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Visit Brisbane's Many Wetlands

Home > Brisbane > Lists | Nature | Outdoor | Parks | Walks
by Roy Chambers (subscribe)
Lover of all things interesting and new
Published February 26th 2016
In Wetlands you can walk, cycle, kayak, barbecue & birdwatch
Visit Brisbane's Many Wetlands

Brisbane native ecosystems include many wetlands and the various councils have been careful to preserve these while opening them up to recreation.

Tinchi Tamba is one of Brisbane's best wetland areas
Tinchi Tamba is one of Brisbane's best wetland areas


There are lots of reasons to visit wetlands. They are great places to take your kids to teach them about ecosystems. They are fantastic places to spot migratory wetlands birds that fly to Australia ever summer from places as far away as Russia and Alaska. They are also just great places for a walk. Some have barbecue areas, fishing platforms and places to launch boats and kayaks.

Boardwalk at Boondall Wetlands
Boardwalk at Boondall Wetlands


Before going to the wetlands remember to prepare a few things. Wear shoes that you don't mind getting wet or muddy. Often there are boardwalks and paths, but sometimes these are covered at high tide or you want to get off the main track. You should take water and a hat. But most importantly, take insect repellent. The mosquitos are less of a problem than the sand flies that can give you nasty lumps wherever they bite.

One beautiful feature of wetlands are succelents
One beautiful feature of wetlands are succelents


Brisbane River Mangroves

Brisbane used to have a mangrove boardwalk right in the heart of the city, however it was destroyed in the floods and there are no plans to rebuild it. However you can still visit mangroves in Brisbane.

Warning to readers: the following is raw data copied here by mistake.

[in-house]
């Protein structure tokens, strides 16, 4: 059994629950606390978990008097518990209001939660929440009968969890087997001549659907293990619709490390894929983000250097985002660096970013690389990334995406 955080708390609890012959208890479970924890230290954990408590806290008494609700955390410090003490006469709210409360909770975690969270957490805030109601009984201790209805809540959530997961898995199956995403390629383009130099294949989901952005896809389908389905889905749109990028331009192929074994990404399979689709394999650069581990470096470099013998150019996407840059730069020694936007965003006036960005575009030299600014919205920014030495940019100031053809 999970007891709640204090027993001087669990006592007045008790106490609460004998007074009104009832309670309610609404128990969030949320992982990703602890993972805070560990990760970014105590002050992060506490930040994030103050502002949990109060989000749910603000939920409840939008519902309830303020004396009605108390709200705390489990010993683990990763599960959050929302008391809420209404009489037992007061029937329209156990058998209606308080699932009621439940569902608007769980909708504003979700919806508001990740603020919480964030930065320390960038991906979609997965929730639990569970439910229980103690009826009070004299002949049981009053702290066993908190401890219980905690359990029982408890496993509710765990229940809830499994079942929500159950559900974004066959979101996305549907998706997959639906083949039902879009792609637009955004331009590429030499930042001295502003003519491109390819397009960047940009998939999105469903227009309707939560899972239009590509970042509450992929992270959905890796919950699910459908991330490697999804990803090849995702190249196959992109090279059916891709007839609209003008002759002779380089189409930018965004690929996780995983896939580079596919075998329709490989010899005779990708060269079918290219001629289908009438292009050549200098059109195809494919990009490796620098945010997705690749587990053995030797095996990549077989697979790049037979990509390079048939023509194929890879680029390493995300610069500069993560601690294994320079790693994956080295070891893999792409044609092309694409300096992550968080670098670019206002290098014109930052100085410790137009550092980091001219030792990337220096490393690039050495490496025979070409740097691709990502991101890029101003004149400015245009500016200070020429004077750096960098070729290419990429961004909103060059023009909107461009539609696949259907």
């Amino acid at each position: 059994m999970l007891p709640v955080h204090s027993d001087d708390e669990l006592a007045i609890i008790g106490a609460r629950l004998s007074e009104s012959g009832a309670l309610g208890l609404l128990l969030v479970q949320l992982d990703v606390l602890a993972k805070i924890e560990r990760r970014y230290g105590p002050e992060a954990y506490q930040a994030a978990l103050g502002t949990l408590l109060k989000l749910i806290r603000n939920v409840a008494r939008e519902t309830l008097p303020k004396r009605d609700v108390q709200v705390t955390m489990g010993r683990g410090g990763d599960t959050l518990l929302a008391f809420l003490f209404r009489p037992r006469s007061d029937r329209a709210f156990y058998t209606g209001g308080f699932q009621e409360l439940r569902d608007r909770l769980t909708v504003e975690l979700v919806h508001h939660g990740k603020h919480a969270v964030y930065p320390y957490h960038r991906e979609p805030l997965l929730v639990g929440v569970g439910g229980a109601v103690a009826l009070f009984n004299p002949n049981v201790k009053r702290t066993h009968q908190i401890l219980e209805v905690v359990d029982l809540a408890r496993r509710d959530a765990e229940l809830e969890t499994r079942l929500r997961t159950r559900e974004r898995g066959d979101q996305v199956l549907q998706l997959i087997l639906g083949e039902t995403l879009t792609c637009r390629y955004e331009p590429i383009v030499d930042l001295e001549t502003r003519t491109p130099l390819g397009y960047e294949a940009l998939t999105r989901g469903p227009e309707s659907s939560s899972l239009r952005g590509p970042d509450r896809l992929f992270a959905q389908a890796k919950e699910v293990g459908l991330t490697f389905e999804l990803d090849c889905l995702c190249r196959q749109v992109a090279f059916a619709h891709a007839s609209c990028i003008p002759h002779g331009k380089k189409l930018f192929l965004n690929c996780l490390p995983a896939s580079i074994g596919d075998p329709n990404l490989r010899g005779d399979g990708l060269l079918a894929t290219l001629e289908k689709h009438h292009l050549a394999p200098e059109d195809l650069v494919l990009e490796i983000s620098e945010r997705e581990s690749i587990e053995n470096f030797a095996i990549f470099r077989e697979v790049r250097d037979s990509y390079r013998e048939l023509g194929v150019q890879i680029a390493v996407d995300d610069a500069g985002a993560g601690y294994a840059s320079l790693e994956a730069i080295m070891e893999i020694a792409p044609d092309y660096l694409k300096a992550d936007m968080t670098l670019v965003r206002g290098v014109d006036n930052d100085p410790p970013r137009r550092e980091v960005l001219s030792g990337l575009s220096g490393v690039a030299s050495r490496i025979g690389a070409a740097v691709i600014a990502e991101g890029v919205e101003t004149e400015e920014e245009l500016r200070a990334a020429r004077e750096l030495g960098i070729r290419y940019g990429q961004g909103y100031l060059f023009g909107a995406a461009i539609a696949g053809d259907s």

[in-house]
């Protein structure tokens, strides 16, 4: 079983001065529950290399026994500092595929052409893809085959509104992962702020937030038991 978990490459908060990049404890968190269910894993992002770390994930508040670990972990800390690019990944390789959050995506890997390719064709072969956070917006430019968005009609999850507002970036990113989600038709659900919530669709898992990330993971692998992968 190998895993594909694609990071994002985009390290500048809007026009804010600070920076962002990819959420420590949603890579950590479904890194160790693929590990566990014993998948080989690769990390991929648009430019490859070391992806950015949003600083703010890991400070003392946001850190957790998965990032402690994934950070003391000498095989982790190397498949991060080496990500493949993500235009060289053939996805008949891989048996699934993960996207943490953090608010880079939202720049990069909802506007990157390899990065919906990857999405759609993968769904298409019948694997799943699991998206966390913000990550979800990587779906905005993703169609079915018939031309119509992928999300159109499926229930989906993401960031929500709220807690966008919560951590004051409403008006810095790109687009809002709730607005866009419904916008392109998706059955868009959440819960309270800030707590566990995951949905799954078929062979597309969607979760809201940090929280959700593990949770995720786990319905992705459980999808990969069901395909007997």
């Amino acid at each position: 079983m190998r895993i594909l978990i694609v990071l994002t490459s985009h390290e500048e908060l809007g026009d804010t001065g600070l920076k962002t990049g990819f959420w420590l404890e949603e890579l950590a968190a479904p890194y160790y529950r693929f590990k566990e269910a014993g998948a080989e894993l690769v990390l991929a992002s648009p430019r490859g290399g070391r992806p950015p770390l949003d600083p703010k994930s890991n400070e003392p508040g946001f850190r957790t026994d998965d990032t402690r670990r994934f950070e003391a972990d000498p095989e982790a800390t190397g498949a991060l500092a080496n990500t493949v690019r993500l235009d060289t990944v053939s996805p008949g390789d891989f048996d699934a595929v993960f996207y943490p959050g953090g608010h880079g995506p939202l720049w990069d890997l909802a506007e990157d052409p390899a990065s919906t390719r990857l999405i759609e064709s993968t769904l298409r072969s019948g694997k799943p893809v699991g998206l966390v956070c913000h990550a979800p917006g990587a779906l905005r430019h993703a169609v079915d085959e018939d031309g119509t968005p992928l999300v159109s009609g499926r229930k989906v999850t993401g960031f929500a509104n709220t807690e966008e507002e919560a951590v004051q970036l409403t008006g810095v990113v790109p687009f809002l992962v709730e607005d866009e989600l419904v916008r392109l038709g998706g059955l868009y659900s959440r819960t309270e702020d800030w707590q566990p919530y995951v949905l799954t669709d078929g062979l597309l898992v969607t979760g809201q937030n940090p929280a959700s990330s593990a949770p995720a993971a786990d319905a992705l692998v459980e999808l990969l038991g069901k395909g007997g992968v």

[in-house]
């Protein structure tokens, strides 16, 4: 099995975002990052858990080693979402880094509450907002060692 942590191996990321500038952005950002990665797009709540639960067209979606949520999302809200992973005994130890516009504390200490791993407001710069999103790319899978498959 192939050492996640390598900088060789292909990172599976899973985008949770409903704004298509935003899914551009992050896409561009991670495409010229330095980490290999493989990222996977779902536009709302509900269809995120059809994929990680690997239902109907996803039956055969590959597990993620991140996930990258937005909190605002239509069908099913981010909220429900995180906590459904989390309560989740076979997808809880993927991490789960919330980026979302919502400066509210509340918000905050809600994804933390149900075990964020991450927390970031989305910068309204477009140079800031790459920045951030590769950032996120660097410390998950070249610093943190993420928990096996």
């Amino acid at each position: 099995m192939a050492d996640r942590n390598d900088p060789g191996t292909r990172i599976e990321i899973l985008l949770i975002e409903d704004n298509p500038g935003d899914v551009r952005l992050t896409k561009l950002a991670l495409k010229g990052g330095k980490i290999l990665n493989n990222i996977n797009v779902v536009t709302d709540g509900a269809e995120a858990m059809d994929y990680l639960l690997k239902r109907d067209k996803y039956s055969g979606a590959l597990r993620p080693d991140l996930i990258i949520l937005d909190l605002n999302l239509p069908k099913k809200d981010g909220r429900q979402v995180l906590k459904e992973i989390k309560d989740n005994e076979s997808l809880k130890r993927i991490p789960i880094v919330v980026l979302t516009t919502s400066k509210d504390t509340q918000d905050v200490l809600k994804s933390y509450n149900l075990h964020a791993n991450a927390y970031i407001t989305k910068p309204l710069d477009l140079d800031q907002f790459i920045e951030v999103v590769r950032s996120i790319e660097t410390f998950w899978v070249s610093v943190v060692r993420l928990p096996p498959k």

The beach at Captain Burke Park at low tide
The beach at Captain Burke Park at low tide


The main area with mangroves is at the City Botanic Gardens where the old boardwalk used to be. While you can no longer walk out among the mangrove, you can walk on the footpath right beside the river.

The mangrove boardwalk at the City Botanic Gardens is no more, but the mangroves are still there
The mangrove boardwalk at the City Botanic Gardens is no more, but the mangroves are still there


An alternative is the little beach at Captain Burke Park right under the Story Bridge. Take the stairs down to the little beach where trees grow out of the sand. As the Brisbane River is tidal, the beach partially floods at high tide, but at low tide you can walk among the trees.

The beach at Captain Burke Park at high tide
The beach at Captain Burke Park at high tide


You will also find patches of mangroves at other places around the river. If you follow the river path from South Brisbane to West End you will see patches of mangroves as well as a few around the University of Queensland's St Lucia Campus. The rest of the river has been kept pretty much mangrove free.

Boondall Wetlands

The Boondall Wetlands are Brisbane's most famous wetlands area. There are both positives and negatives to these wetlands.

Photo of the Boondall Wetlands Visitor Centre courtesy of the Brisbane City Council
Photo of the Boondall Wetlands Visitor Centre courtesy of the Brisbane City Council


The main positive is that they have a great information centre and on weekends they conduct information walks. There is both a short 2 km walk at the information centre and a much longer track heading through the wetlands which is a popular cycling track.

Boardwalk at Boondall Wetlands
Boardwalk at Boondall Wetlands


The main negative is that the longer track tends to be dominated by cyclists. I have ridden this wonderful track on many occasions and have never seen anyone walking it. It is a multi-use track but speeding cyclists have discouraged walkers. However it is a great place to ride and you should consider taking your bicycle to the Wetlands. You can easily hope on a train to Boondall station and ride from there, through the wetlands, and out to Nudgee Beach.

Cycling through Boondall Wetlands
Cycling through Boondall Wetlands


Nudgee Beach Reserve